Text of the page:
Automotive Air Conditioning Information Forum (Archives)

Provided by

We've updated our forums!
Click here to visit the new forum

Archive Home

Search Auto AC Forum Archives

Custom-built system -- how much refrigerant? Pages: 12

SpinRite on Tue June 16, 2009 2:51 PM User is offline

Year: 1994
Make: Holiday Rambler
Model: Navigator
Engine Size: 8.3L Dsl
Refrigerant Type: R-134a
Ambient Temp: 77
Pressure Low: 14
Pressure High: 125
Country of Origin: United States

Hello to all -- great forum you have here!

I'm a pretty handy DIY-re, but this adventure is my first real venture into the world of air conditioning.

I've had this '94 Diesel-powered motorhome for a couple of years. When I got it, the A/C wouldn't cool and I finally found, and replaced, a bad clutch coil. Compressor pumps OK now, but not really cooling well.

Since I have no idea what others before me might have done to the system while trying to trouble-shoot the clutch problem (which was intermittent and difficult to find) I'm ready to pump it down and re-fill.

How do I know how much refrigerant is "enough"? I can't find any stickers with filling info.

Its a custom-built system of the type found on a bus. Compressor (Zyxel) is in the rear, driven by the diesel. Large condenser is side-mounted, with two 18-inch electric fans that blow whenever A/C is running. The evaporator is up front, about 35 feet away. All plumbing looks to be the usual 1-inch O.D. hoses common on automobile systems.

Can you "guesstimate" how much R-134a a system like this might need to fill it up?

And, how do I know when to stop adding refrigerant? I'll need every bit of cooling I can get out of this system when I drive through AZ on I-10!

HVargas on Tue June 16, 2009 3:12 PM User is offlineView users profile

On something like that your best bet is going to go by pressure and go by vent temperature. Unless you can get a hold of a Holiday dealer and see if you can get it out of one of there service people but we all know how well that usually goes.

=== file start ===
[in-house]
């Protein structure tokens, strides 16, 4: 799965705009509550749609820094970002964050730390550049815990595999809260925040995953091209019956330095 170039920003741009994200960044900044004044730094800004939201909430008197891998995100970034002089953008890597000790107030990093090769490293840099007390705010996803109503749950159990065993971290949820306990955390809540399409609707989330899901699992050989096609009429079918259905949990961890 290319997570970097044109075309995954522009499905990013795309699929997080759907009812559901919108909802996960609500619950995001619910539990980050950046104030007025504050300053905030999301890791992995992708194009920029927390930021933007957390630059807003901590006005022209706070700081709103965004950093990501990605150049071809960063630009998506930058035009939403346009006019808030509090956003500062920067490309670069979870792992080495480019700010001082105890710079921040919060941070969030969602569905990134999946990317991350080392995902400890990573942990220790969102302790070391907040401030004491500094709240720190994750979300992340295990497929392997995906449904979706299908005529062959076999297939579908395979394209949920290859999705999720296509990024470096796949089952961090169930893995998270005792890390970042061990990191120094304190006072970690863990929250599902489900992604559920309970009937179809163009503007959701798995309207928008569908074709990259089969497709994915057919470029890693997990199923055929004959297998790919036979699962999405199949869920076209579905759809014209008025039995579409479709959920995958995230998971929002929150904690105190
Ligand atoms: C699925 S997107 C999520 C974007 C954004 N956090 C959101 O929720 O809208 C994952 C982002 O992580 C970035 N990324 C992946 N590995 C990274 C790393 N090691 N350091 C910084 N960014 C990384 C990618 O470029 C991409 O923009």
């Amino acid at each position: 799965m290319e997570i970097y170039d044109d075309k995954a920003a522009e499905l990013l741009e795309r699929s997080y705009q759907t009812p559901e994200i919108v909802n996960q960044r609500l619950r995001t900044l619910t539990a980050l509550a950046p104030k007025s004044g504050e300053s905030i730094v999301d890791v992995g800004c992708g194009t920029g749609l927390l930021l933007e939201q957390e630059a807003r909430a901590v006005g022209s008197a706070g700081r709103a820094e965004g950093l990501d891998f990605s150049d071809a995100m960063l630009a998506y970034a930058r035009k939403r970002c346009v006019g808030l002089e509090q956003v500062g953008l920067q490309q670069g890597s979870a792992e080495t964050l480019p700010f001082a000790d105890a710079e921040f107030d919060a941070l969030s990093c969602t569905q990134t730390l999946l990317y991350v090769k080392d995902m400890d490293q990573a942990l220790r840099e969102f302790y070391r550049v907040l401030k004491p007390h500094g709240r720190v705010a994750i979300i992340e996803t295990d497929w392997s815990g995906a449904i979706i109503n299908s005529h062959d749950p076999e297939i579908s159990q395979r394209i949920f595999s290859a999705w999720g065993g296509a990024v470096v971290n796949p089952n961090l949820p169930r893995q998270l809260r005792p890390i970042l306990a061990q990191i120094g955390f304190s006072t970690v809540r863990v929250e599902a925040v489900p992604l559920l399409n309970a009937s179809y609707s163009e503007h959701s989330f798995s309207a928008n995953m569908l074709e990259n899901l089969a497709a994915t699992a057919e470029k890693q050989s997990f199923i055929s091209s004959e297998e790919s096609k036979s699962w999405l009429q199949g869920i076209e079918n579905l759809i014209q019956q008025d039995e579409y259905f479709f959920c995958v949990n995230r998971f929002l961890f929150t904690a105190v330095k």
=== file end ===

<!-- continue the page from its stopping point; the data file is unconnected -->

When considering your next auto A/C purchase, please consider the site that supports you:
Contact: Arizona Mobile Air

mk378 on Tue June 16, 2009 3:43 PM User is offline

It's going to take quite a bit just to fill up that long line with liquid. I figure 5.6 pounds for 35 feet of 5/8 inch ID hose (liquid R-134a at 100F is 72 pounds per cubic foot). Then add 3 or 4 pounds for the rest of the system, especially if the condenser is a large tube and fin type. Better buy a 30 pound cylinder unless you can get a heck of a deal on cans.

Pressures show it's rather undercharged, maybe a leak or maybe the last guy just didn't believe how much it would really take. Also while it is empty it would be good to replace the receiver-drier just as a routine measure.

SpinRite on Tue June 16, 2009 5:14 PM User is offline

Thanks for the replies.

But, remember that I am a rank amateur, when you say "go by pressure and vent temperature" ...?

I know there are not exact numbers, but should I look for the readings to level off or something?

How do I know when I have added too much?

Thanks for your help.

chris142 on Tue June 16, 2009 5:23 PM User is offline

2.0 to 2.2 times the ambient temp is a start.

If it's 80F outside aim for 160 on the high side and see how it does.

SpinRite on Wed June 17, 2009 4:11 PM User is offline

I've been reading up a lot on all this and I guess I'm ready to open the system. Have a few more questions before I start...

Since I've never really seen this stuff before, let me make sure I'm clear on what everything is:

1. Is this the Receiver-dryer?
Can I just buy a replacement, or does it come apart somehow to put a new bag of dessicant in it?

2. I've read a lot about the orifice tube and seen several pictures of them, both new and suffering the "Black Death". But, I'm not sure where it is actually located. These hoses are just entering my evaporator. Is the OT inside that aluminum tubing where the couplings are -- the one marked with orange tape?

I'm pretty sure that I need to pull it out an check it for "crud" -- any special tricks needed to get it out? Unscrew it, or just yank?